Question

Suppose that I have created a method like this

private void Test<t>(t str)
{

}

Now from another method i call it

private void BtnClick()
{
    string a = "";


    test<Here I Want To assign The Type what ever the type of 'a' is>();
}

How can I do this ?

No correct solution

OTHER TIPS

Well, if a is a string, you can write:

Test<string>(a);

And if a is an int, you can write:

Test<int>(a);

Pretty obvious. If you don't know the type of a upfront, that means that BtnClick should be generic, the problem would be moved to BtnClick's caller:

private void BtnClick<T>()
{
    T a = ...;


    Test<T>(a);
}

C# 2.0 and later offers type inference, so you wouldn't have to specify the type:

Test(a);

You simply call the function passing a as the parameter. Type inference will determine what T should be for a.

static void Main()
{
    string temp = "blah";
    Test(temp);
    Console.Read();
}

private static void Test<T>(T input)
{
    Console.WriteLine(typeof(T).ToString());
} 

System.String would be printed to the console.

Edit: But, yes, absent type inference, and when you know what your type your variable is, you can always be explicit with the type. Test<string>(temp);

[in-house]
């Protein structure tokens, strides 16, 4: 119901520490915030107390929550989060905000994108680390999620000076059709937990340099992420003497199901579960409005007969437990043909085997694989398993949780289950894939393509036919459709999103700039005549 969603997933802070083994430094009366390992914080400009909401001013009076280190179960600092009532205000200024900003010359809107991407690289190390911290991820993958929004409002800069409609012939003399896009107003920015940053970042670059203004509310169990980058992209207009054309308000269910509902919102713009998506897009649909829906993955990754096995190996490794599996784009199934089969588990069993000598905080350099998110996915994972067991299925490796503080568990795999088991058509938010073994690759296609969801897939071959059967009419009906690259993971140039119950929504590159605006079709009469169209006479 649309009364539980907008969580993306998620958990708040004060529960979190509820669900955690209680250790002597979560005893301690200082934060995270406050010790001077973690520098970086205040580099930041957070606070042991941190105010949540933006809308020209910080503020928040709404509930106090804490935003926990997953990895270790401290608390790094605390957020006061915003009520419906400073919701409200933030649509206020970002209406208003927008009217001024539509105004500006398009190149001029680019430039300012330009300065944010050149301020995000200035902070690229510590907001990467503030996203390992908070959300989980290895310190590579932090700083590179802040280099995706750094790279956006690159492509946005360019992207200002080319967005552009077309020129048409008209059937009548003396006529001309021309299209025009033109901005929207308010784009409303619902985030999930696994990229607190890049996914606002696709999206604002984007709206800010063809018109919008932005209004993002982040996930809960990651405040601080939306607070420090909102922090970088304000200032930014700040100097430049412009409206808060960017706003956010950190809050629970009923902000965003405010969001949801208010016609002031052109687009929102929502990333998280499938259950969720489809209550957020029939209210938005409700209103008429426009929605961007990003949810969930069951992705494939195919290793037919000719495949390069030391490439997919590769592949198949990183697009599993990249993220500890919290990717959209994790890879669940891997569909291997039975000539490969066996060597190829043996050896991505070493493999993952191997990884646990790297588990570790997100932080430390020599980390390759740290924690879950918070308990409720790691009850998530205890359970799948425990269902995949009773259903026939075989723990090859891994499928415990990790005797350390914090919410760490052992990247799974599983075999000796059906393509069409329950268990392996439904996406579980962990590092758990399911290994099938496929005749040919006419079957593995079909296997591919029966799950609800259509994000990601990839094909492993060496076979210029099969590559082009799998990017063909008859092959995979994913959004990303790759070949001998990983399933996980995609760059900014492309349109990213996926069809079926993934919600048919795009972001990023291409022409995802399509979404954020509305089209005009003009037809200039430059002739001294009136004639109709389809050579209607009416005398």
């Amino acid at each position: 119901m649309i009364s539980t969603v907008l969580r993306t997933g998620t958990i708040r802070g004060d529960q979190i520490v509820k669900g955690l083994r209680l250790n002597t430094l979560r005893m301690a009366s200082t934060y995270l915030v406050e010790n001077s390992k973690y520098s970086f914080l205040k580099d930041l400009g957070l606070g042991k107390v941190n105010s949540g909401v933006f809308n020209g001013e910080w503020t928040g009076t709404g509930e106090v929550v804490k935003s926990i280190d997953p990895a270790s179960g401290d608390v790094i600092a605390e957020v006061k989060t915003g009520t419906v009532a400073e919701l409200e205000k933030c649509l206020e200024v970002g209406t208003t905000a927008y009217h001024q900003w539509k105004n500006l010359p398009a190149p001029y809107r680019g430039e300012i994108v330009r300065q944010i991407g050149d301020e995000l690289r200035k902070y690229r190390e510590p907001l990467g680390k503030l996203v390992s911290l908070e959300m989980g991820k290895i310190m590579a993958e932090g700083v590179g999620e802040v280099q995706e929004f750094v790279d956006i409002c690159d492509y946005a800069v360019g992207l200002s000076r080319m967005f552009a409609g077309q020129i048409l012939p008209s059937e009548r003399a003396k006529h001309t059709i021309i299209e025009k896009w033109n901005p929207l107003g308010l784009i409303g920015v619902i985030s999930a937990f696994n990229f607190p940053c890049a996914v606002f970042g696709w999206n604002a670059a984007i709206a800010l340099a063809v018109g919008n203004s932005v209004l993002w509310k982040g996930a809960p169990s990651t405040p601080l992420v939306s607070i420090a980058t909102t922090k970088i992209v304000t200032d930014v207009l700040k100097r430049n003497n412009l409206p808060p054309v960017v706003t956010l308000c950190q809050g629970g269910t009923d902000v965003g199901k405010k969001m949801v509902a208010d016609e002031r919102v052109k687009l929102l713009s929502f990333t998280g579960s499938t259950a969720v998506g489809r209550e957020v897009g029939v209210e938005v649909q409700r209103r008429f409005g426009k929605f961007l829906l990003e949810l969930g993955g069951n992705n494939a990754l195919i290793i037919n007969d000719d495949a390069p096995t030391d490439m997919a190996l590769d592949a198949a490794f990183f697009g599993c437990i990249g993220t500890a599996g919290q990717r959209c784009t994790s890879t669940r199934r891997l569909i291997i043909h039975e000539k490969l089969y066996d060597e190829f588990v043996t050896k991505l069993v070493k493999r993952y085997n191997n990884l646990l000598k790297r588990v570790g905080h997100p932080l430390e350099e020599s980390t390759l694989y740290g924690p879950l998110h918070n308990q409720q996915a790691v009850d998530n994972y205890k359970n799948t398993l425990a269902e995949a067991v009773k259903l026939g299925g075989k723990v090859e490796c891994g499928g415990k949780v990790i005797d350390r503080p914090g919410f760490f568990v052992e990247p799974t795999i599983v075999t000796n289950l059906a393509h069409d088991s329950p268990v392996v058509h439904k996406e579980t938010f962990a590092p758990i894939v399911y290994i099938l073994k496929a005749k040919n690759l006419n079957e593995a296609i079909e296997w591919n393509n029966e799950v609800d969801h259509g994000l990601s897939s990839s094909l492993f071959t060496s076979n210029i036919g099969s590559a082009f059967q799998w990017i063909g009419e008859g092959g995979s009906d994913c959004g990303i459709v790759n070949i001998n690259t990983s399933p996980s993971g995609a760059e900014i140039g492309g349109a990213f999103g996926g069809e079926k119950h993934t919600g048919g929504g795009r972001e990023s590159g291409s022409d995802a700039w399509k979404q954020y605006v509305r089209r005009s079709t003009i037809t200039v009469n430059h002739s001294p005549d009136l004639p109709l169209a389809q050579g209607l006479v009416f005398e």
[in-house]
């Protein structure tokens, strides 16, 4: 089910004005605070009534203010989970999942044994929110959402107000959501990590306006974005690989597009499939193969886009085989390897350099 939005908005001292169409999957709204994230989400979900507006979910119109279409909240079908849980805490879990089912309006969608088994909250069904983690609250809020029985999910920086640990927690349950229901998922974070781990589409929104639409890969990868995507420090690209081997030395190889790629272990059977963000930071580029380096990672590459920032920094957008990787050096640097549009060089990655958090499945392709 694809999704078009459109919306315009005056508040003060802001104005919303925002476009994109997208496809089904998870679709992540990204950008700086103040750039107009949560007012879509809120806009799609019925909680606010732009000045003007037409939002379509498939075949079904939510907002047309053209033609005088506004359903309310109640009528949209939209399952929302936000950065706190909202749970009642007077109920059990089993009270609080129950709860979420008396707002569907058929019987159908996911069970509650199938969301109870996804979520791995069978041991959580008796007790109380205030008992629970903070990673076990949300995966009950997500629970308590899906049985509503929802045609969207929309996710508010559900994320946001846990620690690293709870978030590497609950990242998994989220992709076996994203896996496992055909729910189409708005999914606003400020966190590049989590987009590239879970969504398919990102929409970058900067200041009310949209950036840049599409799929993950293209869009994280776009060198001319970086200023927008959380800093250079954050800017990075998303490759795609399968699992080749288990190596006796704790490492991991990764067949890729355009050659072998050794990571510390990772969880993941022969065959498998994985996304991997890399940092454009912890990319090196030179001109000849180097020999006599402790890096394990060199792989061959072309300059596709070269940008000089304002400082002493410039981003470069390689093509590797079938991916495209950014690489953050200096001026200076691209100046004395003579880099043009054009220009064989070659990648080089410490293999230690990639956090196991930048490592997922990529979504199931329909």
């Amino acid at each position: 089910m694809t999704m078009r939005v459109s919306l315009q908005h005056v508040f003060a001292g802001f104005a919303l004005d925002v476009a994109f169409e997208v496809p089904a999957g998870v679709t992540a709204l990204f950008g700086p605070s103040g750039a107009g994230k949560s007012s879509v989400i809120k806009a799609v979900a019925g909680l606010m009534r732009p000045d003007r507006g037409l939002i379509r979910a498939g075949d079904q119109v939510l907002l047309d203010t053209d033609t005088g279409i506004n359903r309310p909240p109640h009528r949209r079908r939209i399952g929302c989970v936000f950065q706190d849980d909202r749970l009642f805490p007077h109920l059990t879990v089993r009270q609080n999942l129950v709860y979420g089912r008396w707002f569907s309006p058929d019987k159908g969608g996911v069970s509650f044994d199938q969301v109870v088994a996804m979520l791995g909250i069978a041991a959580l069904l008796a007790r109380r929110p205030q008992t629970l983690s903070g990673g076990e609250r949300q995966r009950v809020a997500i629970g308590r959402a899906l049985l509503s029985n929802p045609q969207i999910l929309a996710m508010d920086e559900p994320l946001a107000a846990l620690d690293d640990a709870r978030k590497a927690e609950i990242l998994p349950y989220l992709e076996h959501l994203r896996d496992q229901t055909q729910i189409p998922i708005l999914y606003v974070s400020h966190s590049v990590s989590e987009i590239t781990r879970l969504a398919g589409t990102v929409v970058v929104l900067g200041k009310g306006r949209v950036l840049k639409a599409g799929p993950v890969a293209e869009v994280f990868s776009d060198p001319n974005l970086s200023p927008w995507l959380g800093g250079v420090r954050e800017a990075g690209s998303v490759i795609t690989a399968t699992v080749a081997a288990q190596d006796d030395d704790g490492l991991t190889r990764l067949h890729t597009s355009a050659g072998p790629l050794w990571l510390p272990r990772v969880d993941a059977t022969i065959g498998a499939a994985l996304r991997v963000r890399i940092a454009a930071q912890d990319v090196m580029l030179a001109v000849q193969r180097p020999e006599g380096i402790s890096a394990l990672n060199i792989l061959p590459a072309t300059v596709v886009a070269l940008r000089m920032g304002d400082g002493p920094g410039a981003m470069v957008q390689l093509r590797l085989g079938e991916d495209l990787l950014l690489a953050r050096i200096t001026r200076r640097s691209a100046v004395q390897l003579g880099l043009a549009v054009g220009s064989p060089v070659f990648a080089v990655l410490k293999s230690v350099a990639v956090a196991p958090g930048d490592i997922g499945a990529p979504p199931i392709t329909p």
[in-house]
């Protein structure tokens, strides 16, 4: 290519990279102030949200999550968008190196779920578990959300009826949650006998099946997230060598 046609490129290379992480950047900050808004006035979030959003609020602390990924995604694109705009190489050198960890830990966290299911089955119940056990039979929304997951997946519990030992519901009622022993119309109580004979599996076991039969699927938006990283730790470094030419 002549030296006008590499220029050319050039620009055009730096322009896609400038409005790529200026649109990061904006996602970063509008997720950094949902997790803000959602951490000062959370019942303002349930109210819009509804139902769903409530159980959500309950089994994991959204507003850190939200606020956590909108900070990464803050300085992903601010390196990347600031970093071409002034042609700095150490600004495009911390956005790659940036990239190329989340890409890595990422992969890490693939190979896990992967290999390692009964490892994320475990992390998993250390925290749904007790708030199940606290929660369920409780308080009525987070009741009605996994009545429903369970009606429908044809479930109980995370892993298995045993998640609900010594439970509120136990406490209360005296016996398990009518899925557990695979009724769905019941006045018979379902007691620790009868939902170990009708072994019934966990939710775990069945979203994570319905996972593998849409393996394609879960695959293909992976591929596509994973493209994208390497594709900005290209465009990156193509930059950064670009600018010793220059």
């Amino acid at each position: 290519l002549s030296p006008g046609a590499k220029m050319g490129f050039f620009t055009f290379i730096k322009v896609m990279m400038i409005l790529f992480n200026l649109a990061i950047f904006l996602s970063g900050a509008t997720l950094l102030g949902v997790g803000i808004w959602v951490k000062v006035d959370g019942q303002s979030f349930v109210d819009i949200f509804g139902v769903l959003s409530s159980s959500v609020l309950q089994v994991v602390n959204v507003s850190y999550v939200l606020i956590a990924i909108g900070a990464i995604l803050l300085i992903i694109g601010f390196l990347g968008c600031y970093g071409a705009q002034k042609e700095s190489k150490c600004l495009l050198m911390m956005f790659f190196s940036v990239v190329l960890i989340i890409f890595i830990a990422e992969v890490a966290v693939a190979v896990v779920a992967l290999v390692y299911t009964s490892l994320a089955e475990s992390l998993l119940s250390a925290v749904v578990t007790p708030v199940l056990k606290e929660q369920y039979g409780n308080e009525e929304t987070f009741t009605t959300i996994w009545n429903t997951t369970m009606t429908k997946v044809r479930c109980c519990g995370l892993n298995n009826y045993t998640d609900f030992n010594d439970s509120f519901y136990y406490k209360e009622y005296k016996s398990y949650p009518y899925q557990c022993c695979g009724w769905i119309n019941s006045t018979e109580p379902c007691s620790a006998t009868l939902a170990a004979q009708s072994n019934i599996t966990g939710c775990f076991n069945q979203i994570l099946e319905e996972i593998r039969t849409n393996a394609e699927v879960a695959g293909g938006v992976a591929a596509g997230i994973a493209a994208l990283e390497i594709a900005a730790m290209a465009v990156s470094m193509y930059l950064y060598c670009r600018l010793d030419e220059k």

In your example, a is always a string, so you can simply use either Test<string>(a) or Test(a). If, however, you mean that you have a Type instance hanging around somewhere, then you get into the area of reflection. Note that this works, but is slow if used in a tight-loop, so make sure that you understand the performance aspect;

        object arg = ...;
        MethodInfo method = typeof(YourType)
            .GetMethod("Test", BindingFlags.NonPublic | BindingFlags.Instance)
            .MakeGenericMethod(arg.GetType());
        method.Invoke(this, new object[] { arg });
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